Newswise — The holidays are a time of parties, festive get-togethers, family reunions and catching up with old friends, all of which add up to a lot of personal contact. With the flu season and the holiday season converging, you may be tempted to put your holiday plans on hold. But you can still be a social butterfly and go to all those holiday parties – while taking precautions to stay healthy:
1. Cough in your sleeveIf you feel a cough or sneeze coming on, be sure to cough in your sleeve or the inside of your sweater or jacket to avoid spreading any microbes to people standing near you at a party. A cough or sneeze can contaminate the air and surfaces with virus up to two metres away.
2. Wash your hands This is easily the most potent way to pick up and spread respiratory virus in the community. A sneeze sprays 2 metres; but caught it the hand it can be spread it to every door knob, handrail and push-button for the rest of the day. Always wash your hands after blowing your nose, using the washroom, and before you start digging into the sandwich tray or the appetizers at a party.
3. Do the air kissGreet your family and friends by giving them a hug and kissing the air near their cheek. If there’s mistletoe dangling between you and a friend, eschew the smack on the lips with a fake peck on the cheek instead. 4. Don’t use your fingers As a party guest, use serving spoons or forks to put food on your plate instead of just reaching for it. As a party host, be sure to put out plenty of serving utensils and provide people with alternatives to reaching into bowls, such as creating individual servings of your offerings.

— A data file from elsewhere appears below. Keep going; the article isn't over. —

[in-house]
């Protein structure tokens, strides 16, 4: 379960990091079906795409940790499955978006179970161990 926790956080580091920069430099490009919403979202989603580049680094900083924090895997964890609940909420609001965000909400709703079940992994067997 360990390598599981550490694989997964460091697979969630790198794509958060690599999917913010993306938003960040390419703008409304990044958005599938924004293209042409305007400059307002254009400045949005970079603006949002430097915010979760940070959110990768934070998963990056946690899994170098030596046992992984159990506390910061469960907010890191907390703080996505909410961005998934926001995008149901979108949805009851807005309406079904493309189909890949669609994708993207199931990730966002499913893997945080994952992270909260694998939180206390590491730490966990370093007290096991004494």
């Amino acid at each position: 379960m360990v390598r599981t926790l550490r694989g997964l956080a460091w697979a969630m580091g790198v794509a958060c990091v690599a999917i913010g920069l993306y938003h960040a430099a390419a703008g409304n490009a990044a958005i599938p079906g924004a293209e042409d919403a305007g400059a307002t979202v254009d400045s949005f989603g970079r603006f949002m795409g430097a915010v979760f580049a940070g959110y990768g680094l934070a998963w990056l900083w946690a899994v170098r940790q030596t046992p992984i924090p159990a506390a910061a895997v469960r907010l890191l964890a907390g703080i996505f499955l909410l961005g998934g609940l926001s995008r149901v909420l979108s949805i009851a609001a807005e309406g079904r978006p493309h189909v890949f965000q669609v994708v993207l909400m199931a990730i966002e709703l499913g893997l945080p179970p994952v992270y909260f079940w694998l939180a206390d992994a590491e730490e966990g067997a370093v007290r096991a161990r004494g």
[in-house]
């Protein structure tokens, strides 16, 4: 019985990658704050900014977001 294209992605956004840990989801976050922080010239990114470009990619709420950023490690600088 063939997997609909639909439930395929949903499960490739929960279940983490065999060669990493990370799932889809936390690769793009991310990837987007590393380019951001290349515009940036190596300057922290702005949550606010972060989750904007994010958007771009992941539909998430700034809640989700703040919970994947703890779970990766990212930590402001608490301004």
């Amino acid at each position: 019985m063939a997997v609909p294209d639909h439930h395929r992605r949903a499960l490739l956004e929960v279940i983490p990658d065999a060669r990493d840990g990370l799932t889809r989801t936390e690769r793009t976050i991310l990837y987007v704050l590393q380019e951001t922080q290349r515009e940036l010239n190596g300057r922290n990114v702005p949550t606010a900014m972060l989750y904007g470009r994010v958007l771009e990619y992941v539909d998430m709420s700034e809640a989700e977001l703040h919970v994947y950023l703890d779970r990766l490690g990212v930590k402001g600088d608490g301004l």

5. Get creative with your cupsWhen hosting a party, come up with fun ways of personalizing cups so there aren’t any mix-ups. Avoid serving beverages in their original containers for the same reason, so there aren’t multiple identical cans or bottles floating around.
6. Carry hand sanitizer with youRemember: the last person to touch that doorknob, faucet, shopping cart handle or handrail may have contaminated it. Viruses can survive hours or even days on surfaces. If there isn’t a place to wash your hands nearby, use alcohol gel to sanitize your hands before you eat any food or touch your face, particularly your nose or mouth. Keep some in your purse or pocket for those holiday shopping excursions.
7. Attending a religious service Try to keep between one to two metres away from other people and politely refuse to share the communion wine goblet. Instead of shaking hands or hugging, try greeting others with a friendly wave or the new health-inspired elbow greeting.
8. Get enough sleepLack of sleep weakens your immune system and makes you more susceptible to illness. Aim for a consistent six to eight hours of sleep every night, even during the busy season of shopping, planning and entertaining.
9. Sick? Stay awayIf you feel like you are coming down with a cold or flu, stay at home until you feel better. There is always next year’s round of holiday shindigs to host or attend. Plus there are plenty of holiday specials on the television to give you a boost of merriment.
10. Cold or Flu A cold can strike anytime but October to March is flu season. If your symptoms include a headache and high temperature, contact your health-care provider, Telehealth Ontario, or Toronto Health Connect. And get your flu shot!
EXPERT AVAILABLE FOR INTERVIEWS:
Dr. Tim SlyProfessor School of Occupational and Public Health